It is pretty amazing that China has experienced rapid growth without rate hikes for electricity, but such has been the case for two years. The resulting power shortages are getting dire according to “China Raises Power Prices as Shortages Loom“:
“China’s electricity demand is running so far ahead of supply that it is expected to be short of 30-40 gigawatts of power capacity this summer, twice the deficit caused in Japan by the earthquake and tsunami on March 11.”
China is hiking rates by 3% for some users in an apparent effort to cool demand and/or encourage the production of more supply. It is feared that increases in supply will only further drive up the price of coal and offset any profits power companies would have otherwise earned.
Nightly Business Report produced a short video segment describing China’s inflation woes (transcript included) called “China’s Inflation Battle.” The commentator identifies China’s RMB¥ 4 trillion stimulus program (about $585B USD at the time) as the original source of the inflation and takes us to Pengshui, 1000 miles from Beijing, to see some of the examples of how inflation is impacting the lives of the average Chinese person.
The most interesting quote came from Associate Professor Patrick Chovanec of Tsinghua University, School of Economics and Management:
“When you see over 50 percent growth in the money supply, the question isn’t, why is there inflation? The question is, why isn’t there more inflation? Why haven’t we seen it sooner? The reason is because a lot of that money didn’t go into a consumption boom. It went into an investment boom.”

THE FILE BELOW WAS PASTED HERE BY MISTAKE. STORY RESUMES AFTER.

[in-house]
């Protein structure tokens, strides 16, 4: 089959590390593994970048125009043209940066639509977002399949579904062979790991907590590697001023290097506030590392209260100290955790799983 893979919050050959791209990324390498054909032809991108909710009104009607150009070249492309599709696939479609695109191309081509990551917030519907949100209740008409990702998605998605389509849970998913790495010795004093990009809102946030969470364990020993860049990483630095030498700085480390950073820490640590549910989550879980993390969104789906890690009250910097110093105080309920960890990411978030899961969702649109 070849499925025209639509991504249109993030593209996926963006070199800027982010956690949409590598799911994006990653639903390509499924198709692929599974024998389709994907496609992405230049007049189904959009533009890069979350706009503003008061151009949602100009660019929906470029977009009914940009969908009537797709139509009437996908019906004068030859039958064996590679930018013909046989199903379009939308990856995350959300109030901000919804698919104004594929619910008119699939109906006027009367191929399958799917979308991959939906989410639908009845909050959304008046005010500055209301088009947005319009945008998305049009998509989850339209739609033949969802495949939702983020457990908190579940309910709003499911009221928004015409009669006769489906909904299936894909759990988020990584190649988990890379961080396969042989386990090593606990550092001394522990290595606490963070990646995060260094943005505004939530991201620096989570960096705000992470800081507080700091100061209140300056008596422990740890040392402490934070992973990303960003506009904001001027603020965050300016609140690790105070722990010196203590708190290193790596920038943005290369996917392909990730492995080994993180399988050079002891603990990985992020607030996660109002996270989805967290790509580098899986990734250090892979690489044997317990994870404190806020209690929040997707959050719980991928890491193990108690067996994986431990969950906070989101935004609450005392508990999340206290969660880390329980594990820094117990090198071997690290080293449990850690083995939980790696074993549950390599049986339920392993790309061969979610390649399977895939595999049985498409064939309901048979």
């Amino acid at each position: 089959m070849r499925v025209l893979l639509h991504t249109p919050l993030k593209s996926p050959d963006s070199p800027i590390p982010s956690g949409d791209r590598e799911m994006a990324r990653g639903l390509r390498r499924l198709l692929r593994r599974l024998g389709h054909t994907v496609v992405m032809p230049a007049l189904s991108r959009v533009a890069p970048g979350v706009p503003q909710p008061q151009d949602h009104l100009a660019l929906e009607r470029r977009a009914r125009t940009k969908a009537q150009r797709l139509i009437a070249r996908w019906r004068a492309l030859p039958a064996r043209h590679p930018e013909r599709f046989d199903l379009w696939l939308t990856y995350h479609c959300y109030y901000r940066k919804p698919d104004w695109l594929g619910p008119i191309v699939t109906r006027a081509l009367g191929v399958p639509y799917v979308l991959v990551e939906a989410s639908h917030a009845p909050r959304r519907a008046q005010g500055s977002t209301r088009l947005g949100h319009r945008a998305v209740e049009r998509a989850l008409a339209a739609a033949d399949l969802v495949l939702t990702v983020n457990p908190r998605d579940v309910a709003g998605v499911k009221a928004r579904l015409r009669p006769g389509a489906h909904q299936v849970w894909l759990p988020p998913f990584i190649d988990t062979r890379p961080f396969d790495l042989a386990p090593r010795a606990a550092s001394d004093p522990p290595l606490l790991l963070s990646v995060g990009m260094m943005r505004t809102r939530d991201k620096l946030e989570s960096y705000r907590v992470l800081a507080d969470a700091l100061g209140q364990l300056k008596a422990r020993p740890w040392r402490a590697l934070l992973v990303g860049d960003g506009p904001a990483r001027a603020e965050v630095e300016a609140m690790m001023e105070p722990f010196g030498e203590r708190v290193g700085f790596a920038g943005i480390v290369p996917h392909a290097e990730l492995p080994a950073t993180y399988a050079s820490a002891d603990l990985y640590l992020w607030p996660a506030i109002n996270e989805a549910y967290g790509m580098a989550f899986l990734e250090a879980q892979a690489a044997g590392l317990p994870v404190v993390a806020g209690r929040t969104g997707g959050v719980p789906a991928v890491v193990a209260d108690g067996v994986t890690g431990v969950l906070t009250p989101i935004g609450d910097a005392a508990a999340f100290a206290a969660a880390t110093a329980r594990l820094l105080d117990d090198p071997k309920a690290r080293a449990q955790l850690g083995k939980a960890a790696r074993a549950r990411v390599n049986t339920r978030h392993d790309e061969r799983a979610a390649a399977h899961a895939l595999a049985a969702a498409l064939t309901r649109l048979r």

It is a scary thought to think inflation problems could (will?) get even worse once the Chinese figure out how to make use of all this massive investment.
In “Beijing turns to currency to cool inflation“, the Associated Press gives a good summary of China’s current problems with inflation, including the following:
“Economists blame China’s inflation on the dual pressures of consumer demand that is outstripping food supplies and a bank lending boom they say Beijing allowed to run too long after it helped the country rebound quickly from the 2008 global crisis.
Attempts at price controls, subsidies for the poor and orders to local leaders to guarantee adequate vegetable supplies have had mixed results.”
The failure to control inflation to-date is forcing China to allow the currency to appreciate faster. The near-term increases still seem modest at 5% (against the dollar), so it will be interesting to see whether China continues pushing harder on non-currency methods.
China’s currency is not traded on open markets, but if it were, it seems the currency would soar given current conditions.
I typically ignore most of the inflation numbers reported by the government, but I could not resist reading Calafia Beach Pundit’s latest piece titled “Consumer price inflation is heating up.” Calafia takes a look at the CPI from all angles, month-over-month, year-over-year, rate of change, and even non-seasonally adjusted (which is the basis for payments to TIPS). Calafia convincingly demonstrates that all arrows are pointing upward for inflation. He even concluded that China’s current struggles with inflation will be America’s future inflation problem: